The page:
Representative Actions In Consumer Litigation: Dawn Of A New Era?

Author:Ms Julie Murphy-O'Connor and Michael Finn
Profession:Matheson
 
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The European Commission (the "Commission") has published a draft Directive1 which, if implemented, would introduce, for the first time in Ireland, a style of class action litigation by consumers against corporates. This would increase litigation risk in Ireland for industry sectors which are subject to EU regulation in areas such as product liability, data protection, financial services, travel and tourism, energy, telecommunications and environment. The draft Directive forms part of a wider legislative package which is referred to as 'A New Deal for Consumers'.

Representative action, the European way

The draft Directive proposes a new type of 'representative action, the European way'. This would allow a 'qualified entity' take a representative action before a member state Court on behalf of a group of consumers who have been affected by a breach of consumer protection laws to seek redress for the affected group. The consumers concerned would not be parties to the proceedings.

The Commission has for many years been critical of the disharmonised patchwork of collective redress mechanisms available to consumers among member states, particularly following 'mass harm' situations. At present consumers in certain member states have the ability to seek redress on a collective basis, whilst this is unavailable to consumers in other member states. The draft Directive, if it becomes law, would introduce the first European-wide collective redress mechanism.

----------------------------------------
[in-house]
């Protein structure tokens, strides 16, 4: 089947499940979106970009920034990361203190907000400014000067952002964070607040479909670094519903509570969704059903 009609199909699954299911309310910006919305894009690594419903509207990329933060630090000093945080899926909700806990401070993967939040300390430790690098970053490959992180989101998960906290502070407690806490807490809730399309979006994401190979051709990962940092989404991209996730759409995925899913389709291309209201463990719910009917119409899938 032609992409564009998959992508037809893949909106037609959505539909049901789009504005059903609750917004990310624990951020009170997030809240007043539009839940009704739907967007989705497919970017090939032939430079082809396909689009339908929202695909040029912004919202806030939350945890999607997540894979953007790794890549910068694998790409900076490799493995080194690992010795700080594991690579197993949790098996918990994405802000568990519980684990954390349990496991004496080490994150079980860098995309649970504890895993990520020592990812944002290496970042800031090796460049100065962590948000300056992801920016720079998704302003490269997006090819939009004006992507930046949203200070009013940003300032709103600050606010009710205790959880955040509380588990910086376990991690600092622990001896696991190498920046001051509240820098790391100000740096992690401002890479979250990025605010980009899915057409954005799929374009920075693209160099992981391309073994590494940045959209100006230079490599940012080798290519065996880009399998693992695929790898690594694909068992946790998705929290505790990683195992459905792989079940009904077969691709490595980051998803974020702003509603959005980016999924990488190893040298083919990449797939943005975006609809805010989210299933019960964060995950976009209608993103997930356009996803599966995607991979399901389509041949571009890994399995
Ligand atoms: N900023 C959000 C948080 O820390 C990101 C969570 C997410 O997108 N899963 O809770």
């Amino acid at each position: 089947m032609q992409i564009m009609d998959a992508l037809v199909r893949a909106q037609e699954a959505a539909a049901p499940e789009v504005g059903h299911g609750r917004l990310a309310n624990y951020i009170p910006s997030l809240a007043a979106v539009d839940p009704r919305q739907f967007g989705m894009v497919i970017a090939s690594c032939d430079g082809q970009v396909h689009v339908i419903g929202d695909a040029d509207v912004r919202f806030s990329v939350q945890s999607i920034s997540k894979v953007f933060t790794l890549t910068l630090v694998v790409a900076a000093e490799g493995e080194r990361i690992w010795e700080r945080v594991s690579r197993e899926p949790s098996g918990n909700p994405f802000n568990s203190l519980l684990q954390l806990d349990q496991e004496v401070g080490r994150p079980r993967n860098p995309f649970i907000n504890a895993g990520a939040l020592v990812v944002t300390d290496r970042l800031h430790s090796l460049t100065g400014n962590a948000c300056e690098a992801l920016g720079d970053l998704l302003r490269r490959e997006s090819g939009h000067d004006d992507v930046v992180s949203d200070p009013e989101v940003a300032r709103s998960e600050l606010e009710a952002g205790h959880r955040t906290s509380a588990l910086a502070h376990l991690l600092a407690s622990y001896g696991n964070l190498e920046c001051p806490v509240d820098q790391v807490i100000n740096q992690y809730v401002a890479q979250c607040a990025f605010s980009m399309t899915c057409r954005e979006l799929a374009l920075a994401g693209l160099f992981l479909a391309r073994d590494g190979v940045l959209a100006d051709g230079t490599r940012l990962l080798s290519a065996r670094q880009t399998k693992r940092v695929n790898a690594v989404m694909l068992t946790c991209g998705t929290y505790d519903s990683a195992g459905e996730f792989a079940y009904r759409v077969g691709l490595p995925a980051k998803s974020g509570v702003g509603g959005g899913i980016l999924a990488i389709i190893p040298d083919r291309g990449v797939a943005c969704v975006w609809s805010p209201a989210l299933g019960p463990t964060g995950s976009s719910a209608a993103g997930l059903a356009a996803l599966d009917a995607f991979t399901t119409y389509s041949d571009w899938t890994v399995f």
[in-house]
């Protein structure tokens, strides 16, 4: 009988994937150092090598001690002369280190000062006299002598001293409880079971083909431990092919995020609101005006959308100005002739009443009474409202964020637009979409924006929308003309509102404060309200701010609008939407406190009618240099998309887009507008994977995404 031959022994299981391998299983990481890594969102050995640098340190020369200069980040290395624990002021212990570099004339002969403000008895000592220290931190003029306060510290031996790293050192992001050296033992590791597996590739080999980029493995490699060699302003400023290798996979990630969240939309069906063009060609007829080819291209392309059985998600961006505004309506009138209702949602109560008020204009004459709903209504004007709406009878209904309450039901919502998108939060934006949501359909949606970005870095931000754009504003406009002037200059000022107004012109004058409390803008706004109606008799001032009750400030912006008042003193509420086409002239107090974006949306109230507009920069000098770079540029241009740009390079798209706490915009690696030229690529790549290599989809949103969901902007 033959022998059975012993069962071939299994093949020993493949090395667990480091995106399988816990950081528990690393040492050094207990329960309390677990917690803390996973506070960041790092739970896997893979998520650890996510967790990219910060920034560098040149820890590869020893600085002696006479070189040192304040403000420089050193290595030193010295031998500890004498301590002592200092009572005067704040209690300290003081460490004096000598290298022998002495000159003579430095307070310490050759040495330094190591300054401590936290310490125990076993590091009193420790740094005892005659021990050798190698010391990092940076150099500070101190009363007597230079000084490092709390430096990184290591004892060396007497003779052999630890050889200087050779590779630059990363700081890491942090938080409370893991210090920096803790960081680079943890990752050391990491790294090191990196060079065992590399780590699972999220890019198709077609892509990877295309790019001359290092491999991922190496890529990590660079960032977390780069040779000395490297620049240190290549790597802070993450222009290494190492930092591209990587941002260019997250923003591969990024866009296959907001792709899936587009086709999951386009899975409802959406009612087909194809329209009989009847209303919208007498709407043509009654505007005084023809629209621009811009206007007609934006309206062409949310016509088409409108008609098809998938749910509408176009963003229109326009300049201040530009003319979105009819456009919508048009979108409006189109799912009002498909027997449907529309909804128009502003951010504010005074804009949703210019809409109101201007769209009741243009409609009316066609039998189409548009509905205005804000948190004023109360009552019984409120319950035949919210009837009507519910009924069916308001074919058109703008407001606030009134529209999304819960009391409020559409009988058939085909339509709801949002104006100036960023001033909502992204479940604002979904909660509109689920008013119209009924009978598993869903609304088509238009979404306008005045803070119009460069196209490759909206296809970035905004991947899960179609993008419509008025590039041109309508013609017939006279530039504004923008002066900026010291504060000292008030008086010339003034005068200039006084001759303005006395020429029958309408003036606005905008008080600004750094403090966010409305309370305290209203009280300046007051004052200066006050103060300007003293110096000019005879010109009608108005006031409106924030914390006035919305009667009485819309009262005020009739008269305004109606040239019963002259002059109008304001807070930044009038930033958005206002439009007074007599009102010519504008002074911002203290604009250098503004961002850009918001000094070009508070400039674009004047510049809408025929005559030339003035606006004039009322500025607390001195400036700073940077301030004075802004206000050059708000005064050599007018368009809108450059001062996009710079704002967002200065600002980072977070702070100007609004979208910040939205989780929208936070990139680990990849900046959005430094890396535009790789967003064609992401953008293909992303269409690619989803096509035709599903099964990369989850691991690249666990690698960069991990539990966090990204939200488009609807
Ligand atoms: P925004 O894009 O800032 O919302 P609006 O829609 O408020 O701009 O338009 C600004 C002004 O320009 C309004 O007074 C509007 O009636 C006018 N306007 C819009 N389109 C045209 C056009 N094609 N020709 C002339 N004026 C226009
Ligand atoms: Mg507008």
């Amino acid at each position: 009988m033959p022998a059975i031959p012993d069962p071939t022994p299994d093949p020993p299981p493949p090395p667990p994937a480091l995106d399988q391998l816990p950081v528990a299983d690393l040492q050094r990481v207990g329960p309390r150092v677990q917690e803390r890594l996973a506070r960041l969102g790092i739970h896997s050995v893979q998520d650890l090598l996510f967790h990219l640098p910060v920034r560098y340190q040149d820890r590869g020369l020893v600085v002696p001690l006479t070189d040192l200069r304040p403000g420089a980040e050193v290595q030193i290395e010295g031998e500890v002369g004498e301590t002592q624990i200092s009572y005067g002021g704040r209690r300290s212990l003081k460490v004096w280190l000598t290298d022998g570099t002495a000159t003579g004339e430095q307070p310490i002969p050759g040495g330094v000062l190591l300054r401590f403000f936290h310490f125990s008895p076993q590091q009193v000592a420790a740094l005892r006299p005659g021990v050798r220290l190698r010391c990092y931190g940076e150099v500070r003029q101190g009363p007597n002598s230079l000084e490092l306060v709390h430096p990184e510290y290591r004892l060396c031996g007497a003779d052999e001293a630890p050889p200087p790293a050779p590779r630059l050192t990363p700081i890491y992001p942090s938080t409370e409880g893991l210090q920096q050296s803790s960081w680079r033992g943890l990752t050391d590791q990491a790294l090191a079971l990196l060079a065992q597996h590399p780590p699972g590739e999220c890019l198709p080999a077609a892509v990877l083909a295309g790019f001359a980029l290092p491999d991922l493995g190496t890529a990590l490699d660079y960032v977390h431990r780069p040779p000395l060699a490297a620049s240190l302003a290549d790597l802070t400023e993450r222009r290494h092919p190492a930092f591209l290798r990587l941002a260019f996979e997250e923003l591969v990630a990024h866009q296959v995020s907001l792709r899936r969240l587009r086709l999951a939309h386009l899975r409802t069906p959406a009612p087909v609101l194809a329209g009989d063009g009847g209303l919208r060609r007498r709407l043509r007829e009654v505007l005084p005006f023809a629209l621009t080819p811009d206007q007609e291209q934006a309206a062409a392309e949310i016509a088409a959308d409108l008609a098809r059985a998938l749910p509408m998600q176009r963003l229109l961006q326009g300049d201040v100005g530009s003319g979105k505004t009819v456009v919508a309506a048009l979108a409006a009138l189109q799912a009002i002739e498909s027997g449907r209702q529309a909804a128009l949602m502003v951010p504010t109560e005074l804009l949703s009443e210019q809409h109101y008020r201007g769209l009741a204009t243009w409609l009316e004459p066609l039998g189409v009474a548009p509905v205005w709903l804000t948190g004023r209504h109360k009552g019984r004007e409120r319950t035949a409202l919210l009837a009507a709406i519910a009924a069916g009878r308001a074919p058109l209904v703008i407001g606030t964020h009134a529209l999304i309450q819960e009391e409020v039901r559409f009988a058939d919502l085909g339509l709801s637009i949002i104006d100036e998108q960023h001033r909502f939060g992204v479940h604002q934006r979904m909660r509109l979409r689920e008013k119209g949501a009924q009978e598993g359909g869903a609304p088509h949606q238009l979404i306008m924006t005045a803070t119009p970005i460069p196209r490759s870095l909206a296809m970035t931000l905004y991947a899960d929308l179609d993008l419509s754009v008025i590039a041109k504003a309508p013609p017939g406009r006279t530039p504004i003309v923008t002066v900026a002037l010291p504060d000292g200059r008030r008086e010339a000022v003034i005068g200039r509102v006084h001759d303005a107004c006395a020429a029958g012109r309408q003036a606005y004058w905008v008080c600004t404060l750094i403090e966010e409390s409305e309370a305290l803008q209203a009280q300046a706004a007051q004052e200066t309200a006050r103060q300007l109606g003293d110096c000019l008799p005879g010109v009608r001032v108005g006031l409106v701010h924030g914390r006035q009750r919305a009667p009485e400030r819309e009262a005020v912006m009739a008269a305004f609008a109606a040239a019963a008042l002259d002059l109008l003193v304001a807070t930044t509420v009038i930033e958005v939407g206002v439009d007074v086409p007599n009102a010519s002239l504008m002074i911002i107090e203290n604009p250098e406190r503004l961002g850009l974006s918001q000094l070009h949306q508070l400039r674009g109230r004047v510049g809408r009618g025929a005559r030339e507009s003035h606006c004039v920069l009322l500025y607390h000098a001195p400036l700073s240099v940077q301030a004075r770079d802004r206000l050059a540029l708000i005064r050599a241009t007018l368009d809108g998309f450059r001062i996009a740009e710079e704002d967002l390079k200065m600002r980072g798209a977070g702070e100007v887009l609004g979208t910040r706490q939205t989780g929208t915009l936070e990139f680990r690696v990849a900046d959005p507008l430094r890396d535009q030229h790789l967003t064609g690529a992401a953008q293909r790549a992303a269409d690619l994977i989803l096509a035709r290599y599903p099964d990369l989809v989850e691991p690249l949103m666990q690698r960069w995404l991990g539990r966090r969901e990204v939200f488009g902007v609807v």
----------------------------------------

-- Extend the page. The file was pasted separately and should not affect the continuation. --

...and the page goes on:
What is the current position in Ireland?

Unlike some other European member states, there is currently no legislative framework, or formal procedure, to facilitate class actions or collective redress in Ireland.

While multi-party litigation can take place before the Irish Courts, this is usually dealt with by way of either one of the parties or the Court itself choosing a 'test case' which then serves as a pathfinder for other similar cases. The absence of a procedural structure for multi-party actions was criticised in 2005 by the Law Reform Commission in Ireland, who recommended the introduction of a formal procedural structure for such cases. However, despite this recommendation, no steps were taken by the legislature and the issue of multi-party litigation is now one of the topics under review by a specialist Review Group established in 2017, at the request of the Irish Government, in the context of a broader review of the Administration of Civil Justice in the Courts of Ireland.

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